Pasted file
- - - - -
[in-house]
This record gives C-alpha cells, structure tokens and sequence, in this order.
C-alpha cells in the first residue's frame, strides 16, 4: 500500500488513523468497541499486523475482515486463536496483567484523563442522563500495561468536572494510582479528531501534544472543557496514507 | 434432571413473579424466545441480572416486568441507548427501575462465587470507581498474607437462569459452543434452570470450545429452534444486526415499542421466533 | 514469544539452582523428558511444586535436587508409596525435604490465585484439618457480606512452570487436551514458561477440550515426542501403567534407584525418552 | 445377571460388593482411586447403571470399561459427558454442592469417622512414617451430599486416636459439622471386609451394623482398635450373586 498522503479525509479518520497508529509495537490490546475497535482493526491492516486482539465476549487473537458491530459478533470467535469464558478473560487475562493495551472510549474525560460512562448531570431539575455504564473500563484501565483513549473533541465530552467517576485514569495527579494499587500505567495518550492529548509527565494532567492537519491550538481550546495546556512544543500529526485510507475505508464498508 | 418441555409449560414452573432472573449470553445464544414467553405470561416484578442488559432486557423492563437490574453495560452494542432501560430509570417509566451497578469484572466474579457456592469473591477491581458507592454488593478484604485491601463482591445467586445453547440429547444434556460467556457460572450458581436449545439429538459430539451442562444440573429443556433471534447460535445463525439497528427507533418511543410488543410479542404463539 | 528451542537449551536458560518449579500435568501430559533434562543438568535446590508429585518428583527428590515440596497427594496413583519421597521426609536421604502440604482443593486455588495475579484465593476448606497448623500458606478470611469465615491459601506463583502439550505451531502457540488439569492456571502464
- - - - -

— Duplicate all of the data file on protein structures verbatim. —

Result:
[in-house]
This record gives C-alpha cells, structure tokens and sequence, in this order.
C-alpha cells in the first residue's frame, strides 16, 4: 500500500488513523468497541499486523475482515486463536496483567484523563442522563500495561468536572494510582479528531501534544472543557496514507 | 434432571413473579424466545441480572416486568441507548427501575462465587470507581498474607437462569459452543434452570470450545429452534444486526415499542421466533 | 514469544539452582523428558511444586535436587508409596525435604490465585484439618457480606512452570487436551514458561477440550515426542501403567534407584525418552 | 445377571460388593482411586447403571470399561459427558454442592469417622512414617451430599486416636459439622471386609451394623482398635450373586 498522503479525509479518520497508529509495537490490546475497535482493526491492516486482539465476549487473537458491530459478533470467535469464558478473560487475562493495551472510549474525560460512562448531570431539575455504564473500563484501565483513549473533541465530552467517576485514569495527579494499587500505567495518550492529548509527565494532567492537519491550538481550546495546556512544543500529526485510507475505508464498508 | 418441555409449560414452573432472573449470553445464544414467553405470561416484578442488559432486557423492563437490574453495560452494542432501560430509570417509566451497578469484572466474579457456592469473591477491581458507592454488593478484604485491601463482591445467586445453547440429547444434556460467556457460572450458581436449545439429538459430539451442562444440573429443556433471534447460535445463525439497528427507533418511543410488543410479542404463539 | 528451542537449551536458560518449579500435568501430559533434562543438568535446590508429585518428583527428590515440596497427594496413583519421597521426609536421604502440604482443593486455588495475579484465593476448606497448623500458606478470611469465615491459601506463583502439550505451531502457540488439569492456571502464